2. I really like this article and what it stands for. However I look forward to better EV solutions whatever they may be. I thought that a multi fueled genset supplying supercapacitors with motors incorporated in the wheels should have been mainstream for decades now just to find out AM General supplied what seemed to be just that in a fleet of special ops vehicles to the original Desert Storm and they were air lifted to and from the op never to bee seen again. So this raises the question really how long ago were there economic versions of hydrocarbon burning vehicles? The person who studied that HumVe best he could indicated that the generator could have been a turbine it was so well covered and quiet. The exhaust was fresh air cooled and diffused through out the major portion of underneath the vehicle the wheel motors as well as most all the components being specially covered to leave no heat signature and the fleet managed twice the fuel economy as the regular diesel HunVe’s over land. Imaging the efficiency improvement in stop and go!

    So now that thats old tech and solar powered hydrogen fueling stations are gaining popularity what about the fuel cell generators they supply? Have they gotten environmentally friendly yet with respect to their longevity and recycle ability? I heard yes and that a company in Iceland has a solar powered fueling station able to deliver liquid hydrogen. The fuel cell / electric cars produce water. Will there soon be a fuel cell which takes less electricity to make hydrogen once its heated and running so that it could feed a cold cell producing enough electricity to powre the electric motors and power the gasifying cell? I heard Mazda worked on that prospect. Did they really make a car which practically uses water as a fuel? From what I understand the jury is still out on how much energy the water molecule bond represents verses how much is required to release that bond. Kinda like knocking the keystone out of an arch with a clever blow. Didn’t Stan Myers stumble upon this and pay with his life?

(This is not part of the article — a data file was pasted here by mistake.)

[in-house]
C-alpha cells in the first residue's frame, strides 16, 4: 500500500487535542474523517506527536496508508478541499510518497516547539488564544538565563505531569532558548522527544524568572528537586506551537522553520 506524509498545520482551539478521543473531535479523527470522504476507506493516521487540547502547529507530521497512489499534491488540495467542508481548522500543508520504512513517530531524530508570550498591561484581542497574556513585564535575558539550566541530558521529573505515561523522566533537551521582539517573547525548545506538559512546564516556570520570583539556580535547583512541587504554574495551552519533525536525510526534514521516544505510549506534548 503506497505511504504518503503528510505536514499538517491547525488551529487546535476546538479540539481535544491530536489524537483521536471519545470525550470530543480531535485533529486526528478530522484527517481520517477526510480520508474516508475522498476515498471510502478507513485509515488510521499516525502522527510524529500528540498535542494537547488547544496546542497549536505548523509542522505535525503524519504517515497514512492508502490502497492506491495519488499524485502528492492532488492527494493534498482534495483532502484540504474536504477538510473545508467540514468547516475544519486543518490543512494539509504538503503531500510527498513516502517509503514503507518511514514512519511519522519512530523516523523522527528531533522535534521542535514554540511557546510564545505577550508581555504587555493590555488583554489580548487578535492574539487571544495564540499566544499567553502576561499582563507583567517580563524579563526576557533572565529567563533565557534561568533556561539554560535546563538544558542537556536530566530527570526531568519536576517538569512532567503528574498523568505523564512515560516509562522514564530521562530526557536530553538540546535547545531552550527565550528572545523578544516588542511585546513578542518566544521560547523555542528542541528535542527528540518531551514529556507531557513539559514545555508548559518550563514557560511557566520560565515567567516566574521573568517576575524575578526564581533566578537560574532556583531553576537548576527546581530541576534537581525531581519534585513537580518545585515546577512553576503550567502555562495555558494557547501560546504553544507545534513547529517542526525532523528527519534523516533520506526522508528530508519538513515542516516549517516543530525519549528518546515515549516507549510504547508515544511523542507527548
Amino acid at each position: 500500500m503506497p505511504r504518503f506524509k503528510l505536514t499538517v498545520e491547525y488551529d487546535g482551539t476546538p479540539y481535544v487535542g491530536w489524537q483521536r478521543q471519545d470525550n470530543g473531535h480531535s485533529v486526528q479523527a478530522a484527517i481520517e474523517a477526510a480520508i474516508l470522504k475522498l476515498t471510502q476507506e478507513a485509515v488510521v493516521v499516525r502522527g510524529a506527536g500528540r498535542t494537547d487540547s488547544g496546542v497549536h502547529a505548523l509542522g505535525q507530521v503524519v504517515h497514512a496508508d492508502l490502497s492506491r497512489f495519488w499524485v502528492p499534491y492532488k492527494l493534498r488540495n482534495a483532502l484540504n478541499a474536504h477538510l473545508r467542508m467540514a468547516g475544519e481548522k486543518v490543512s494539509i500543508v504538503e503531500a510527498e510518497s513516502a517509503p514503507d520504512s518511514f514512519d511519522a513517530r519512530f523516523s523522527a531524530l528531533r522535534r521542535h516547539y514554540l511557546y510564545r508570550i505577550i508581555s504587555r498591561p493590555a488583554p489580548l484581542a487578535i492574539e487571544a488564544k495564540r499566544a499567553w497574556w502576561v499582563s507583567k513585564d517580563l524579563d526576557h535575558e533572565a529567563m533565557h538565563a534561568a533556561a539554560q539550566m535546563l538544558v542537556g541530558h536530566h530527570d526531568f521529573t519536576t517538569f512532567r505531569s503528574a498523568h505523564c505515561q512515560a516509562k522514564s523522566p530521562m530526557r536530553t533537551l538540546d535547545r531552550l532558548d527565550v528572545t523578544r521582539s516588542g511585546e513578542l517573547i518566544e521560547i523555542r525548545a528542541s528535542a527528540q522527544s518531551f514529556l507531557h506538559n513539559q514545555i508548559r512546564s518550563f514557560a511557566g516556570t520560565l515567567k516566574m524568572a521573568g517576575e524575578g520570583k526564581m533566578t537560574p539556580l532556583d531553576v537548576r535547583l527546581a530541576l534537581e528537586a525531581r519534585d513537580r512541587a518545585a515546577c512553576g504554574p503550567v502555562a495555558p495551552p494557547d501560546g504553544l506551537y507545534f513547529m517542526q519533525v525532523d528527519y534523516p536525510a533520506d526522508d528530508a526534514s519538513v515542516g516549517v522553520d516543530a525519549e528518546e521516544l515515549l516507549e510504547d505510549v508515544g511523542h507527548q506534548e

3. What this article, and most others like it, fail to realize is, there’s an existing solution to range anxiety — battery swap stations, as designed by the smart folks at Better Place. You pull into a station that resembles a car wash, a robot removes your discharged battery, replaces it with a charged battery, and you drive off, in three to five minutes having paid for the charge only. This demands an auto designed to accomodate this technology and the Chevy volt and Nissan Leaf aren’t so designed. Look for the Renault Fluence Z.E. or the new Tessla that will be released this summer. These are truly EVs that the public should invest in. Bottom line: if you can’t swap it, don’t buy it.

  4. What is missed in the alternate energy debate is the cost of producing, disposing and replacing such the batteries are in total negative emission reduction. The same applies to wind and solar energy it takes 14 years to pay back the energy to produce, erect, operate and dispose of in their 15 year life cycle. Modern Stoichiometric hydrogen Brown’s gas is the future.

    Robert Vincin

  5. Don’t you suppose this was what it was like when the first gas powered cars came out? A horse could keep going and you could stop and feed and water it just about anywhere back then. People tend to let fear rule their lives instead of looking at the reality of what the car is capable of. If I had one of these I would be experimenting with what the range was by going on a round trip that was somewhat near the limit then driving around the block until I found out exactly how far I could get.

  6. I love the unintended effect of EV’s: people getting to know their neighbors! I”m from Lebanon, a country with 300 sunny days a year, We’re overdue for solar EV charging station, and maybe a car like the Canadian Zenn, replacing the fuming vehicles in our streets. I think with Banana Republics on the way out, it’s the sort of thing we’ll soon be able to focus on.

Join the Conversation